Wednesday, 3 March 2010

030310 Yosolda Teague

Thank you Amanda at Eight By Six.


At the age of only 24, a self-taught Scot has become something of a rock star in the colourful world of knitting. Working from her flat in Edinburgh, amid beautifully composed arrangements of wool and buttons, Ysolda Teague cannot produce designs quickly enough for her fans to knit.

Her website receives 2,000 to 5,000 hits a day, as knitters log on to buy her clever, accessible patterns for hats, retro cardigans, mittens and soft toys. Her two books, self-designed and self-published, are selling so well that she can’t keep pace on her own.

In North America, where knitting is a multimillion-dollar online industry, Ms Teague gets celebrity treatment — and she has the income to match. Fans recognise her in the street and her female followers, who range from teenagers to pensioners, endure five-hour round trips to see her at one of the many conventions she attends.

“It is a little weird. These people know me but I don’t know them. It’s such a huge online community, but people are so friendly to me,” she said. “What’s strange is that I work at home and it’s just me. I haven’t changed.”

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She spent three months touring conventions in the US last spring and returned in the autumn. Soon she will leave for Ohio, the venue for one of the knitting world’s biggest trade fairs.

The fame and prosperity started by accident, in the lecture halls of the University of Edinburgh. Ms Teague, an English literature student, realised that she absorbed information better if she was doing something with her hands rather than taking notes. So she began to knit in lectures and found she could recall everything. “Everyone in my family knitted,” she said. “My mother is a Highlander, who grew up outside Fort William and moved to Edinburgh to go to art college. I learnt to knit when I was 6, but I didn’t want to study anything crafty.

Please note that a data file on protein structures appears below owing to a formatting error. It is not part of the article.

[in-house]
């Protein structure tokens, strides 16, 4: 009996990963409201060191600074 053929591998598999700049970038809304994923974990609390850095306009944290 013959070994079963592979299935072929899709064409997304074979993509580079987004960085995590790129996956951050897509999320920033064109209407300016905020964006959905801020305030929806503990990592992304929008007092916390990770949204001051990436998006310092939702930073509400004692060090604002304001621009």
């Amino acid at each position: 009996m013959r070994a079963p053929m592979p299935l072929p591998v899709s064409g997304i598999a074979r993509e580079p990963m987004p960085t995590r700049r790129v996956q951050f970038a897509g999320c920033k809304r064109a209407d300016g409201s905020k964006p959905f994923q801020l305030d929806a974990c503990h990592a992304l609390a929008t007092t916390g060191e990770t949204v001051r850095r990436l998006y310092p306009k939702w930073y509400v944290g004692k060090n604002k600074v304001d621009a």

“While I was knitting at university I wasn’t following patterns because I couldn’t afford them, but I started posting pictures of things I had made. People wanted to know how to make them, and I had to do the pattern.”

She made her breakthrough at 19 with her first proper pattern — a lace cardigan in a fine yarn, inspired by a 1940s design, using wool she had inherited from her grandfather. One of the biggest knitting websites paid her $80 and asked about her website — so she had to set one up.

“Then I noticed two or three designers were selling their own patterns, and it seemed very simple. I sold my first design for £2 or £3.” she said. “Over the last two years at university I made £50 to £100 a month from knitting. My parents were horrified when I said I wasn’t going to get a proper job.”

She saw the growth of traffic on her website and decided to try to make a living from knitting, teaching herself techniques from books from the 1940s and 1950s bought at church sales.

“I gave myself six months to make the equivalent of the annual minimum wage. That was my goal. It took six weeks. My mum now works packaging up my books and mailing them.”

Business is now booming. Her patterns cost between £2 and £4 and she sells several thousand a month — or, if she brings out a new design, a few thousand in a day. “It had got to the point where I could either run the business or design things,” she said. “I have sold patterns to Africa; I get blog traffic from Iran. The main markets, though, are the US, Britain, Canada, Scandinavia, Europe and Australia.”

She raised £15,500 for Haiti in two weeks and her focus is now on her next big challenge — designing her first dress. Her fans, no doubt, have their needles and credit cards poised.

Times Online 27th February, 2010

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